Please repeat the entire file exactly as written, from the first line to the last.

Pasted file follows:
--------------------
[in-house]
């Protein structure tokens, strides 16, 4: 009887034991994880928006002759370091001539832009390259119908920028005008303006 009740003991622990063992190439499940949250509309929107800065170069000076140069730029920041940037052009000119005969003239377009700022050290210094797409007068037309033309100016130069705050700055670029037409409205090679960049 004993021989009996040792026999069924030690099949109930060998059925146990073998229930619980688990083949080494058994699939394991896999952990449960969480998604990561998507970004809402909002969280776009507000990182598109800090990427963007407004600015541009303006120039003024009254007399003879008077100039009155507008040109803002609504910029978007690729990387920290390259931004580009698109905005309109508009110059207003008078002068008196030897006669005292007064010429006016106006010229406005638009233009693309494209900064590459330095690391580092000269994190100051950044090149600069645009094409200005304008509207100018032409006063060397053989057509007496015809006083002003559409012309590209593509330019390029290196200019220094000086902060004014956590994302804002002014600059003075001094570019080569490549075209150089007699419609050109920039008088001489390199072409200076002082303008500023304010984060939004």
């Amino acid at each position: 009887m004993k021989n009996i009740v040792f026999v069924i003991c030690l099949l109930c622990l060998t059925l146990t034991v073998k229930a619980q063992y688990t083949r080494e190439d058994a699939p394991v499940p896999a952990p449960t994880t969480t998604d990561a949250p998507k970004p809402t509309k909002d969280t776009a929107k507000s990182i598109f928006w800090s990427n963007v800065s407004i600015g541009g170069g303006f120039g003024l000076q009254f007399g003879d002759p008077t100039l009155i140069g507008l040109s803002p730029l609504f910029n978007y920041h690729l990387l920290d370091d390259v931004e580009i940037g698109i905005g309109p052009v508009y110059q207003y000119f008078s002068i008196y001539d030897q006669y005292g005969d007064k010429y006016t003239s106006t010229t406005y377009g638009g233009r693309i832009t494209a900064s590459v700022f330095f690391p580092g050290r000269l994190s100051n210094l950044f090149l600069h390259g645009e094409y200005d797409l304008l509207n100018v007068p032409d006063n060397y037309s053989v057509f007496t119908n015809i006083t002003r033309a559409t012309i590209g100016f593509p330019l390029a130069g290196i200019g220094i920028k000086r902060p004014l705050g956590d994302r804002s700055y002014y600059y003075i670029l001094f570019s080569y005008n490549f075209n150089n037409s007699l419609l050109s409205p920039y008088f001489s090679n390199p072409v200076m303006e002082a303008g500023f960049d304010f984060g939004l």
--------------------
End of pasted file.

[in-house]
């Protein structure tokens, strides 16, 4: 009887034991994880928006002759370091001539832009390259119908920028005008303006 009740003991622990063992190439499940949250509309929107800065170069000076140069730029920041940037052009000119005969003239377009700022050290210094797409007068037309033309100016130069705050700055670029037409409205090679960049 004993021989009996040792026999069924030690099949109930060998059925146990073998229930619980688990083949080494058994699939394991896999952990449960969480998604990561998507970004809402909002969280776009507000990182598109800090990427963007407004600015541009303006120039003024009254007399003879008077100039009155507008040109803002609504910029978007690729990387920290390259931004580009698109905005309109508009110059207003008078002068008196030897006669005292007064010429006016106006010229406005638009233009693309494209900064590459330095690391580092000269994190100051950044090149600069645009094409200005304008509207100018032409006063060397053989057509007496015809006083002003559409012309590209593509330019390029290196200019220094000086902060004014956590994302804002002014600059003075001094570019080569490549075209150089007699419609050109920039008088001489390199072409200076002082303008500023304010984060939004």
């Amino acid at each position: 009887m004993k021989n009996i009740v040792f026999v069924i003991c030690l099949l109930c622990l060998t059925l146990t034991v073998k229930a619980q063992y688990t083949r080494e190439d058994a699939p394991v499940p896999a952990p449960t994880t969480t998604d990561a949250p998507k970004p809402t509309k909002d969280t776009a929107k507000s990182i598109f928006w800090s990427n963007v800065s407004i600015g541009g170069g303006f120039g003024l000076q009254f007399g003879d002759p008077t100039l009155i140069g507008l040109s803002p730029l609504f910029n978007y920041h690729l990387l920290d370091d390259v931004e580009i940037g698109i905005g309109p052009v508009y110059q207003y000119f008078s002068i008196y001539d030897q006669y005292g005969d007064k010429y006016t003239s106006t010229t406005y377009g638009g233009r693309i832009t494209a900064s590459v700022f330095f690391p580092g050290r000269l994190s100051n210094l950044f090149l600069h390259g645009e094409y200005d797409l304008l509207n100018v007068p032409d006063n060397y037309s053989v057509f007496t119908n015809i006083t002003r033309a559409t012309i590209g100016f593509p330019l390029a130069g290196i200019g220094i920028k000086r902060p004014l705050g956590d994302r804002s700055y002014y600059y003075i670029l001094f570019s080569y005008n490549f075209n150089n037409s007699l419609l050109s409205p920039y008088f001489s090679n390199p072409v200076m303006e002082a303008g500023f960049d304010f984060g939004l």